Papers of Helen Burness Cruikshank, 1886-1975, poet

Scope and Content

Papers and files relating to Helen B Cruickshank's career including:

  • Correspondence from various persons 1931-1966
  • Notes based on correspondence with Lewis Grassic Gibbon (1901-1935), 1932-1935
  • Photographs, unfinished projects, lectures, articles; Correspondence re William Soutar (1898-1943) poet undated
  • Letters from Margaret Soutar 1944-1951
  • Letters 1933-1951
  • Press cuttings relating to William Soutar; Newspaper cuttings, Christmas cards, programmes and obituaries relating to Helen Cruickshank undated.

Administrative / Biographical History

Helen Burness Cruickshank (1886-1975 ), poet, was born near Hillside, Angus and educated at Montrose Academy. In 1903, having joined the Civil Service, she moved to London to take up a post with the Post Office. She became involved with the  Association of Women Clerks and Secretaries, which as part of the movement for Women's Suffrage was agitating for better pay for women. In  1912  she moved to Edinburgh to take up a post with the National Health Insurance Scheme. After the First World War she lived in Shandwick Place, Edinburgh and regularly mixed with artists and writers, including  Hugh MacDiarmid (1892-1978 ) and  William Soutar (1898-1943 ). In 1924 her father died and she gave up her hopes of being able to wed my penniless artist, and instead she went on to care for her mother for the next 40 years. However she continued to contribute to the Scottish Chapbook and Northern Numbers, and from  1927-1934  was secretary and a founder member of Scottish PEN (an international association of poets and novelists etc) where she offered encouragement to new talent. In  1934  her poems were published in Up the Noran Water. She continued to publish both in English and Scots, drawing on her Angus background, both prose poetry and blank verse with poems such as Keepit In, Beech Leaves, and At the End. In 1971 she was granted an Honorary MA from the  University of Edinburgh for her contribution to Scottish Literature. Although not a great poet herself, Hugh MacDairmid described her as a catalyst to the Scottish literary renaissance.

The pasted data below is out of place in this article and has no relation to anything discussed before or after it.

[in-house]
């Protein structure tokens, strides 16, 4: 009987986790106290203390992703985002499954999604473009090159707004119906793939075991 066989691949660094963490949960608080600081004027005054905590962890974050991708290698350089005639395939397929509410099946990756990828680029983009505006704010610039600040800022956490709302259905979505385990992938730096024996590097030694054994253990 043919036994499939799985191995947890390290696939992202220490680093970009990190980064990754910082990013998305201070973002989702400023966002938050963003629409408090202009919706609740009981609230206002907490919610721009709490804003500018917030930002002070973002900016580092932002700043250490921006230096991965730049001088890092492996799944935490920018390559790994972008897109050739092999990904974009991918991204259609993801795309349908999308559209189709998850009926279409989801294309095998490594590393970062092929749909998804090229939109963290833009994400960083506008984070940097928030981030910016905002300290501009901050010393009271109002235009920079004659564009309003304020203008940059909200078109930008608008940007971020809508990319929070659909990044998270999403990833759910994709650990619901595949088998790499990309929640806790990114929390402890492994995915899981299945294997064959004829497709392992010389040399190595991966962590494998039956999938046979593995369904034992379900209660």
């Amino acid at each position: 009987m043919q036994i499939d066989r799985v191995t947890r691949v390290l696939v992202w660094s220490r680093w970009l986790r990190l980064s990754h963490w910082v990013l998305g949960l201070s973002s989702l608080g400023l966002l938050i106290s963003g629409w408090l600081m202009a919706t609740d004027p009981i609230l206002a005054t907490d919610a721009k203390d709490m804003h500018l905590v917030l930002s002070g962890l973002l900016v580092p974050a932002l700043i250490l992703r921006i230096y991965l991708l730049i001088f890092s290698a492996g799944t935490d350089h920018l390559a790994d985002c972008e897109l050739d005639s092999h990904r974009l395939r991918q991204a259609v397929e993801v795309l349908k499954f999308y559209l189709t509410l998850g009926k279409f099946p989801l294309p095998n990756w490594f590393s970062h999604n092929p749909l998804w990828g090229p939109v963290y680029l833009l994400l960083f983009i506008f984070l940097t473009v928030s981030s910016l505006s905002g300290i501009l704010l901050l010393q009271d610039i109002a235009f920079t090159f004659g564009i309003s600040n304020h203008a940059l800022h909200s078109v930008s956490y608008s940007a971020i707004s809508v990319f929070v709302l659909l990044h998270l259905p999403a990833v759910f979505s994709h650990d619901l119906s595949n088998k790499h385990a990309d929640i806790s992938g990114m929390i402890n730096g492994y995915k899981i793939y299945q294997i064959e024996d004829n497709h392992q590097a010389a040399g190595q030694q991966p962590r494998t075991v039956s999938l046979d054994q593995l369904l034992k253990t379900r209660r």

The arrangement of this material reflects the original order in which it was received

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Data about collection held on Stirling University Library web-based catalogue.

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Archivist's Note

Fonds level description compiled by H M Kemp and Alan Borthwick, Scottish Archive Network project, 10 May 2002.

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